CMPL 230: Introduction to Comparative Literature
Professor Charles Ross
Office: 324 Heavilon
Office hours: MWF 1:30-2:30, or after class, or by appointment any time
This course is an introduction to reading and writing about world literature. Texts are drawn from different genres—poetry, drama, prose fiction, film—and from a variety of
cultures and time periods. Although we will consider social, economic, political, and religious influences, our main focus will be on gaining a sense of the similarities and differences among as well as the sophistication of various written languages.
In this class you will learn to:
; Read literature carefully and analytically
; Respond to literature both orally and in writing
; Understand the value of comparing different literatures
; Encounter other languages you may wish to study further
; Literature for Composition: Essays, Fiction, Poetry, and Drama, ed. Sylvan Barnet.
Compact Edition. New York: Longman, 2007. Available at Von’s Books.
You can link to me of “First Lines” videos by way of boiardo.com. Or check Blackboard, which we will use if it is working properly.
It is required that you read the homework before you come to class and that you always bring your book. Read all the pages; the parentheses are for emphasis. During December we will be arranging afternoon or evening screenings of different versions of Hamlet. For
“writing” days bring in a 2-3 page essay: September 4, 11, 21, 30, October 5, 16, 29, November 13, December 11. These essays can respond to questions in the book or they can apply the theme of the unit to one of the works in the book and a work of your choice. You are encouraged to compare works in English and another language. During the course of the semester you will choose one paper to expand into a longer research paper, for which you should use 5-10 sources in the library.
August 24: Introduction: Michael Jackson?
August 26: Law and Disorder, 1255-1344 (“Letter from a Birmingham Jail”)
August 28: Law and Disorder, 1255-1344 (A. E. Houseman, Edgar Lee Masters)
August 31: No class (Labor Day)
September 2: Law and Disorder, 1255-1344 (Susan Glaspell, Trifles)
September 4: (writing)
September 7: Arguing and Interpretation, 159-186 (Robert Frost, “Mending Wall”) September 9: Arguing and Evaluation, 186-214 (Frost, “Design”)
September 11: (writing)
September 14: Questions and Comparisons, 277-298 (“Leda and the Swan”)
September 16: Writer as Reader, 1-21 (Kate Chopin)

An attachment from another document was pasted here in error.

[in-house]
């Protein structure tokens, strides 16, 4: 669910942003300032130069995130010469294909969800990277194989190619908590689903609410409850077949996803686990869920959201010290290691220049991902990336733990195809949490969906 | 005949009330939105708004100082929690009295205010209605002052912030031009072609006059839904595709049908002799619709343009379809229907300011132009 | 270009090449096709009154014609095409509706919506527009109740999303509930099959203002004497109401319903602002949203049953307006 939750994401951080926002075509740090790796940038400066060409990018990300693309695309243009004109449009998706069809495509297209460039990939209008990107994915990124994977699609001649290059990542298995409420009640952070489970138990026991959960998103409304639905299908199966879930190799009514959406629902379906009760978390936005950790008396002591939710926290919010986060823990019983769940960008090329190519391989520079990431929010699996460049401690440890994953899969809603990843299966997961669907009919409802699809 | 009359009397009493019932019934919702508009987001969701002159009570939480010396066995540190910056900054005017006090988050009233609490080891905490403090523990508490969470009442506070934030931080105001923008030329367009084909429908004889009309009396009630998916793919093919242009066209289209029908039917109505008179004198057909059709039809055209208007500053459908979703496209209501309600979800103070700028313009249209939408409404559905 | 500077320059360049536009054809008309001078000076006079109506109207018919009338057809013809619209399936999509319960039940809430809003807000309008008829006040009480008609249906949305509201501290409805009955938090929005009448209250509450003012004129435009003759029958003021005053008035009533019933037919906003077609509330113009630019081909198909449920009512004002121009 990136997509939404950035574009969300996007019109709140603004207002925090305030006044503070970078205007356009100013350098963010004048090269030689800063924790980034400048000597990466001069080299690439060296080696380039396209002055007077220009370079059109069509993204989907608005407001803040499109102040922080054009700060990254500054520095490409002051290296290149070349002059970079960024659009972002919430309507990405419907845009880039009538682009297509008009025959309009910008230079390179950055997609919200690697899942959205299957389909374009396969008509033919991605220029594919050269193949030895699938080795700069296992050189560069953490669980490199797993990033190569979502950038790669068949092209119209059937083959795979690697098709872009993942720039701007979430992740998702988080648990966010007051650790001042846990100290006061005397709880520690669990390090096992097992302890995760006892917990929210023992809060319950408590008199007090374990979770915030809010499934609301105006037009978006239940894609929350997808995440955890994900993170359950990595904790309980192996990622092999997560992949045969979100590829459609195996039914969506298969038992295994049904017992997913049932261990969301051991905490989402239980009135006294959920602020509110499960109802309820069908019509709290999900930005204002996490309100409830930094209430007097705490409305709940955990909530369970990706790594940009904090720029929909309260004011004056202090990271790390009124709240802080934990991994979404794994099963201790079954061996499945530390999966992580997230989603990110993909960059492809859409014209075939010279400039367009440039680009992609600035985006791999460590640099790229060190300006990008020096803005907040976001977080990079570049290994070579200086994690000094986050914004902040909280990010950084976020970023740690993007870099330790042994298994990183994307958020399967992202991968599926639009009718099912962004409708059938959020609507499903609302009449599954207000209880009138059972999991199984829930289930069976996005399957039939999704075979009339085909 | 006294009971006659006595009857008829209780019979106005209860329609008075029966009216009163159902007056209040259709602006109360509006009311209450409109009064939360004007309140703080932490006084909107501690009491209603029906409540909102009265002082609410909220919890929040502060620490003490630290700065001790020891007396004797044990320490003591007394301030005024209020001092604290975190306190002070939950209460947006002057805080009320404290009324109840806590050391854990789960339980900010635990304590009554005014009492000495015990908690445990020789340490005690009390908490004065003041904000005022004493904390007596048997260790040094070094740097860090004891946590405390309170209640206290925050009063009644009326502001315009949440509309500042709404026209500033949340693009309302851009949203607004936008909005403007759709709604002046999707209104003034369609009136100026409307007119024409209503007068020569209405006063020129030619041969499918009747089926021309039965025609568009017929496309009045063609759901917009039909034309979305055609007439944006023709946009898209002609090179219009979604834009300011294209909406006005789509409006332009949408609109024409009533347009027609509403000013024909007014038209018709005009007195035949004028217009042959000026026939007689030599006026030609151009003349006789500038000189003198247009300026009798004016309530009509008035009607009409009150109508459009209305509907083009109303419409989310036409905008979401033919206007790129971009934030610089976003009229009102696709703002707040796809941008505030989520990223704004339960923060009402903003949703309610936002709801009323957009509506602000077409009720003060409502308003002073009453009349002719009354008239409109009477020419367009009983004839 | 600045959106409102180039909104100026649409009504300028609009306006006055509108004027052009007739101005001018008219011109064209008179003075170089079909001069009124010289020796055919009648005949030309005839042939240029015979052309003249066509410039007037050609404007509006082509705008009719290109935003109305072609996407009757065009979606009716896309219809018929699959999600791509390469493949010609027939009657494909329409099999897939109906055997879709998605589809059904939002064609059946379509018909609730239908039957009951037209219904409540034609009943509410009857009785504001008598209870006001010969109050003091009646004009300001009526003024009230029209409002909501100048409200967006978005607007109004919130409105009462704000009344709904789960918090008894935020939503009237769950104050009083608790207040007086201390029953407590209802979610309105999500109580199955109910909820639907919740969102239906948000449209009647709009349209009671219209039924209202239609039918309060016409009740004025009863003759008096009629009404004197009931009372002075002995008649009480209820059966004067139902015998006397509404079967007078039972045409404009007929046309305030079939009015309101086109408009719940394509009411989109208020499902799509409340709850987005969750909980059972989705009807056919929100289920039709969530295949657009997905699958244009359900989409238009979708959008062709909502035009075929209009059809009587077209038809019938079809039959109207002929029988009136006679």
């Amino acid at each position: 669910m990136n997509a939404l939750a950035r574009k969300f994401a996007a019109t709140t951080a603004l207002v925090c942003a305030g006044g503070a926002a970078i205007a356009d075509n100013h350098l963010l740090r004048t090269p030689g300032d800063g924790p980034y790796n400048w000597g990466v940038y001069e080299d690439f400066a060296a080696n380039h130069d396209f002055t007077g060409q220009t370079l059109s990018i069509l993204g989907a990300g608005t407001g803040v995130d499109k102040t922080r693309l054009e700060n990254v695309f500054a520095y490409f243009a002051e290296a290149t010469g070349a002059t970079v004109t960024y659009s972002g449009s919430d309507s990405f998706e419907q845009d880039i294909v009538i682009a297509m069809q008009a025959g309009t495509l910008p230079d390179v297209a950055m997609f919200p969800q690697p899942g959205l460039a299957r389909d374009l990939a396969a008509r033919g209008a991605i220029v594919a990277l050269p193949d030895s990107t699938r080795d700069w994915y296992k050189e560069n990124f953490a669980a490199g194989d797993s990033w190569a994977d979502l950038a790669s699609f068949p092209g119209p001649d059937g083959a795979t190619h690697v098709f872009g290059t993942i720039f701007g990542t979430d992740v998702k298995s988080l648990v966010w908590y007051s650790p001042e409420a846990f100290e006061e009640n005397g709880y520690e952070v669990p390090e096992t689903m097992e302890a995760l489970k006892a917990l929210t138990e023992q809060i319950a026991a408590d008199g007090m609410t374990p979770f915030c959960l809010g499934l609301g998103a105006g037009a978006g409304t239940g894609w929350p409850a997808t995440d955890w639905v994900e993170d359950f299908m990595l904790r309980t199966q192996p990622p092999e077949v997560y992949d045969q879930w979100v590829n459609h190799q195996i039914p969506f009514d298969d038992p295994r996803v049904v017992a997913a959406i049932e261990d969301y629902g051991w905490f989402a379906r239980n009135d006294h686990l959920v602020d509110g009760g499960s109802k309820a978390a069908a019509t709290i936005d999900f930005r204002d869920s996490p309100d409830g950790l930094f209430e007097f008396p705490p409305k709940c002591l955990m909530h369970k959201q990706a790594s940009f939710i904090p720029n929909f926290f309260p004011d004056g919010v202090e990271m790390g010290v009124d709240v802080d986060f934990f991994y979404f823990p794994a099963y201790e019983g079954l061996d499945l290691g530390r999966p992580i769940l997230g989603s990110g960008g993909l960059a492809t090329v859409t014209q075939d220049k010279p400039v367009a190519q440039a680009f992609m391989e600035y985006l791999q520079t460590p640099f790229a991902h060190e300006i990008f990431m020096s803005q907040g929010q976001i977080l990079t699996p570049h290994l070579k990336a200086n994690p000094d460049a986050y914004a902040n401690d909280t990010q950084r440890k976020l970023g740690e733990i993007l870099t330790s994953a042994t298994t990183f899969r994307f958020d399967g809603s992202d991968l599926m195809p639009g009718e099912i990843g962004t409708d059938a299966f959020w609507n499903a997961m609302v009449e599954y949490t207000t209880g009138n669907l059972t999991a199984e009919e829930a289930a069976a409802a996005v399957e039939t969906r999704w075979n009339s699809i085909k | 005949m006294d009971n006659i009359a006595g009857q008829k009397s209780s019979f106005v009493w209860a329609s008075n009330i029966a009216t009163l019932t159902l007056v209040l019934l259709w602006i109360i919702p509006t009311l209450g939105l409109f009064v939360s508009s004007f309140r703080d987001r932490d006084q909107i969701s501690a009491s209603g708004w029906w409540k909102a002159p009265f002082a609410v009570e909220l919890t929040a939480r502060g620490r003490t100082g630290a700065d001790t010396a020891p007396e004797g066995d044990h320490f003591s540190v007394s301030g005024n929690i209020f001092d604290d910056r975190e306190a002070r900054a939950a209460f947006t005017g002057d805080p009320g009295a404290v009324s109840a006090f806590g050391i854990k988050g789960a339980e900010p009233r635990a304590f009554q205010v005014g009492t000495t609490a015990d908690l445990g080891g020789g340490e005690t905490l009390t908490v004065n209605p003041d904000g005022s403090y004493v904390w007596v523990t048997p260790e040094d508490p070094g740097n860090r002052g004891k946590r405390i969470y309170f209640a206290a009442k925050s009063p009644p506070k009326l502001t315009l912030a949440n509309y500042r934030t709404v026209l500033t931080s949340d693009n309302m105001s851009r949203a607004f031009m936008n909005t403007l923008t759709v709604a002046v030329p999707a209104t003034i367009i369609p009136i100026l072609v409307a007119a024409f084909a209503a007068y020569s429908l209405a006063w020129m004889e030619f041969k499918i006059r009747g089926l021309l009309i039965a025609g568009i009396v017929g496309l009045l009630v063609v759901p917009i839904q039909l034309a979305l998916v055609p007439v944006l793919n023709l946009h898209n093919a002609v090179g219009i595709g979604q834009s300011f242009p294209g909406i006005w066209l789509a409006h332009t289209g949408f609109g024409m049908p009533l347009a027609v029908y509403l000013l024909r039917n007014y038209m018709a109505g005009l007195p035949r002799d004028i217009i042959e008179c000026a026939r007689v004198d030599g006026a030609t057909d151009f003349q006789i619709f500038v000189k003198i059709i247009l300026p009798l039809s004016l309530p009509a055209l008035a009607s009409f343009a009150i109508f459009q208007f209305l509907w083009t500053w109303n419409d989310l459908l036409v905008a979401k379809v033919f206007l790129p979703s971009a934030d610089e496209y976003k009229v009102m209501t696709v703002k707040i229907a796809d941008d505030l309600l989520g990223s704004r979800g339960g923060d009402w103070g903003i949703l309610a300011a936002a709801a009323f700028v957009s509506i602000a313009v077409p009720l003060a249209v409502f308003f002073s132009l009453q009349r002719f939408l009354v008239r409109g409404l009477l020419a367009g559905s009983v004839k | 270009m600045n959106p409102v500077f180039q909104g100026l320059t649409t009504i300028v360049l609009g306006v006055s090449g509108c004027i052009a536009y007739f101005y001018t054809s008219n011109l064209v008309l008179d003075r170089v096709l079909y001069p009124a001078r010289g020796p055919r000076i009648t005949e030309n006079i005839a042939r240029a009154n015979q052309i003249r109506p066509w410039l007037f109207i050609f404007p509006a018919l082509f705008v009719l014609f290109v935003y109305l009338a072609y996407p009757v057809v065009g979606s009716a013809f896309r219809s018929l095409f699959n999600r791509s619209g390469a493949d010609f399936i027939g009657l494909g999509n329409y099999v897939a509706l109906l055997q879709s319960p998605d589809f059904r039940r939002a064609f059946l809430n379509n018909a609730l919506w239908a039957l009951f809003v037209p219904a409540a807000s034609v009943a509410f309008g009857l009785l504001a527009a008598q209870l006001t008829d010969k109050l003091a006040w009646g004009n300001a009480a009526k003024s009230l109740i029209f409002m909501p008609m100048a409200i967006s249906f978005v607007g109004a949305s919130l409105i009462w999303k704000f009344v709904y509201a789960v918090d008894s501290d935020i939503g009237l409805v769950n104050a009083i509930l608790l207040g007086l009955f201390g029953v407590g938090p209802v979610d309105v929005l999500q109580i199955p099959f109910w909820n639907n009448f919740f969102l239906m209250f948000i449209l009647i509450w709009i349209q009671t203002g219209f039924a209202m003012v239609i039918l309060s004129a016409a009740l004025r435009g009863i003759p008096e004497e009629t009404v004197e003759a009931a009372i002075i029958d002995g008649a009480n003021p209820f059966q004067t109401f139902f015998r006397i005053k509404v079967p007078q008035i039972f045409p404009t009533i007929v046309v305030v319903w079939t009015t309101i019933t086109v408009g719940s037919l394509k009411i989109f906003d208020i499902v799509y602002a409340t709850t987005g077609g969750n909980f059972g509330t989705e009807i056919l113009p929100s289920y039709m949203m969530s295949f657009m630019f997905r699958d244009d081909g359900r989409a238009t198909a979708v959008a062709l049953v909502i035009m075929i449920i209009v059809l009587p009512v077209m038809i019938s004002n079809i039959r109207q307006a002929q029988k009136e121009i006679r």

September 18: Reader as Writer (John Steinbeck, “The Chrysanthemums”)
September 21: (writing)
September 23: Analysis, 87-158 (James Thurber, “The Secret Life of Walter Mitty”) September 25: no class
September 28: Analysis, 87-158 (Edgar Allen Poe, “The Cask of Amontillado”) September 30: (writing)
October 2: Essays, 298-314 (Langston Hughes, “Salvation”)
October 5: (writing)
October 7: Stories, 314-343 (Anton Chekov, “Misery”)
October 9: Arguments about Short Stories, 344-396
October 12: No class
October 14: Arguments About Short Stories October 16: (writing)
October 19: Plays, 422-275 (Sophocles, “Antigone”)
October 21: Plays, 422-475 (Sophocles, “Antigone”)
October 23: Midterm on Antigone
October 26: Reading about Poems, 529-579 October 29: (comparison paper)
October 31: Poems and Songs, 590-631
November 2: (comparison paper)
November 4: Poems and Pictures, 632-634 November 6: (writing)
November 9: Journeys, 637-681 (Keats) November 11: Journeys, 647-681 (Shelley) November 13: (writing)
November 16: Love and Hate, 681-755 (Hemingway, “Cat in the Rain”)
November 18: Love and Hate, 681-755 (Zora Neale Hurston, “Sweat”)
November 20: Love and Hate, 681-755 (Donne and Marvell)
November 23: (writing: comparison of Donne and Marvell)
December 2: Innocence and Experience, 902-1031 (Hamlet Act 1)
December 4: Innocence and Experience, 902-1031 (Hamlet Act 2)
December 6: Innocence and Experience, 902-1031 (Hamlet Act 3)
December 7: Innocence and Experience, 902-1031 (Hamlet Act 4)
December 9: Innocence and Experience, 902-1031 (Hamlet Act 5)
December 11: (writing)
Final Exam: TBA (on Hamlet and various versions of Hamlet: e.g., English, American,
Russian, Japanese, Chinese)
Portfolio and final grade: Midterm essay, writing assignments, final essay (a 5-10 page version of one of your papers, with additional research, due Wednesday of finals week), final exam. I am always available to help you work on a paper: email me.
You are honorable adults. Do you own work. Come to class. Accept the grades you are given.
In the event of a major campus emergency, course requirements, deadlines and grading percentages are subject to changes that may be necessitated by a revised semester calendar or other circumstances. Here are ways to get information about changes in this course: Blackboard Vista web page, my email address: firstname.lastname@example.org, and my office phone: 494-3749.